Don't miss

Replay


LATEST SHOWS

BUSINESS DAILY

End of an era as Volkswagen's Piech resigns

Read more

THE OBSERVERS

Police beat kids in Guinea, and militias dynamite homes in Iraq

Read more

IN THE PAPERS

Nepal vows not to be crippled by deadly quake

Read more

ENCORE!

Armenia, 100 years on

Read more

EYE ON AFRICA

Togo: Will President Faure Gnassingbe win a third 5-year term?

Read more

MEDIAWATCH

Controversy reigns, 100 years after Armenian genocide

Read more

THE WORLD THIS WEEK

Migrant Deaths: Politicians Divided after Emergency EU Summit (part 2)

Read more

THE WORLD THIS WEEK

The G-Word: Turkey and the Armenian Genocide (part 1)

Read more

IN THE PAPERS

Nepal devastated by biggest earthquake since 1934

Read more

An in-depth report by our senior reporters and team of correspondents from around the world. Every Saturday at 9.10 pm Paris time.

REPORTERS

REPORTERS

Latest update : 2013-04-05

France's explosive picket lines

In France, more and more factories are closing. Many employees who risk losing their jobs find themselves torn between anger and despair. Our reporters went out to the picket lines and met workers willing to do anything to keep their jobs.

Sophie Bac is sure of it. "The boss thought: 'they are women and there are not many of them, the factory will be able to close easily'". Sophie, a purchasing manager for Socoval, a clothes factory in Cherbourg, risks losing her job. In the space of 15 years, the company has gone through a dozen restructuring plans. But this time, the twenty dressmakers are not going to take things lying down.

"Being told 'we are firing you and the French government will take care of you' was not acceptable for us, Sophie continues. We decided to fight back".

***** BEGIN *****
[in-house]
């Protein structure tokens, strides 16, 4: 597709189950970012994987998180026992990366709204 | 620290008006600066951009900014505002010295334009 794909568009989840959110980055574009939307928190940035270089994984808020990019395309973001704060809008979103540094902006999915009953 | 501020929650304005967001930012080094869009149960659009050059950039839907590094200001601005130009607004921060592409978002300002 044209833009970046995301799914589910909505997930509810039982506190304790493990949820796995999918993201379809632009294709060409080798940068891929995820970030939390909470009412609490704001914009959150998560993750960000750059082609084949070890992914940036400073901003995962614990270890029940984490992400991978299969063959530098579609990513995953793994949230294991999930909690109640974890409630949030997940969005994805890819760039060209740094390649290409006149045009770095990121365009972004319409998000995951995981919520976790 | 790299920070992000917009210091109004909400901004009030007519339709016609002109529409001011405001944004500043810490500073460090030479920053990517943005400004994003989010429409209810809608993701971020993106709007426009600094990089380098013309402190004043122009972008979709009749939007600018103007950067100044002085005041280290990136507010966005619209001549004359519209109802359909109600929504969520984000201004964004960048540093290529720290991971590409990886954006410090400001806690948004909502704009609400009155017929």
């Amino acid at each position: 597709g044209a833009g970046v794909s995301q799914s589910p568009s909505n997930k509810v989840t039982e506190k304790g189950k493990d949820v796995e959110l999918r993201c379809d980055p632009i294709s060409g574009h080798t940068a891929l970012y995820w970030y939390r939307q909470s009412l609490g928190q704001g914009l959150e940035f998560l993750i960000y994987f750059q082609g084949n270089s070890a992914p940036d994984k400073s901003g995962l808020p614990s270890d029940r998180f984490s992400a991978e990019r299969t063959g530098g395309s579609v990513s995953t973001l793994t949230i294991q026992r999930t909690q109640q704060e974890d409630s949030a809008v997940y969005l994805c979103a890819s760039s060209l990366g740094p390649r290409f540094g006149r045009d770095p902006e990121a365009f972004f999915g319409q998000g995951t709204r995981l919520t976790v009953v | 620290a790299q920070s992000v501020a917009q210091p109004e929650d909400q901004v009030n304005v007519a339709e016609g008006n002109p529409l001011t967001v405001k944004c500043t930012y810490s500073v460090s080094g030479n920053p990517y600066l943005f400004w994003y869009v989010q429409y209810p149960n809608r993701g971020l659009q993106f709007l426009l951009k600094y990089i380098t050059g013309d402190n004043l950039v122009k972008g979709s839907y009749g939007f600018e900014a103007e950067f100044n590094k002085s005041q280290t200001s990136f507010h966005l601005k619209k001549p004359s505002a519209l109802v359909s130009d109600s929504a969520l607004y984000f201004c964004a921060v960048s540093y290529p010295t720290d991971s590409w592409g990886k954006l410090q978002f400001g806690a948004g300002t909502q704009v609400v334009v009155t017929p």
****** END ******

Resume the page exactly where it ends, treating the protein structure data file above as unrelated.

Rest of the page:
On March 18th, this 34-year-old and twenty of her colleagues, with an average age of 53, decided to take their boss, Eros Catalano, hostage. They locked him for two hours in the company’s offices. Since then, these angry women have been occupying their factory, day and night. They have set up their mattresses in the executives' offices.

But in just the next room, the human resources manager, unperturbed, is still working: she is drafting dismissal letters. "This is the last round of redundancies, she tells us, and this time, I'm going too."

After a 17-day-long battle, the dressmakers finally give up. On April 3rd, they decamp. All twenty-six workers are fired. "It's the end", one of them says, choking back tears.

By Christophe DANSETTE , Johan BODIN

COMMENT(S)

Archives

2015-04-24 World War I

Saving French soldiers' WWI trench carvings

In 1914, a former underground quarry in Picardy in northern France is requisitioned by the French army. For almost four years, hundreds of soldiers were stationed there. Many...

Read more

2015-04-17 Armenia

Turkey’s hidden Armenians search for stolen identity

In 1915, during World War I, the Ottoman Empire ordered the extermination of the Armenian people. One and a half million were killed in the first genocide of the 20th century....

Read more

2015-04-10 Burkina Faso

Burkina Faso: Generation Sankara

Six months after the ouster of Blaise Compaoré, Burkina Faso is attempting to organise its first democratic elections, set for October. Fears of a coup still loom. But from...

Read more

2015-04-03 Islam

Inside the French Islamic Organisation

Ever since the January terror attacks in Paris, debate has focussed on how well integrated France's Muslim community is. One organisation that has come under the spotlight in...

Read more

2015-03-27 Venezuela

Video: San Cristobal, Venezuela's tinderbox

For more than a year, protests against Venezuelan President Nicolas Maduro's government have frequently flared in the town of San Cristobal, in the western state of Tachira.

Read more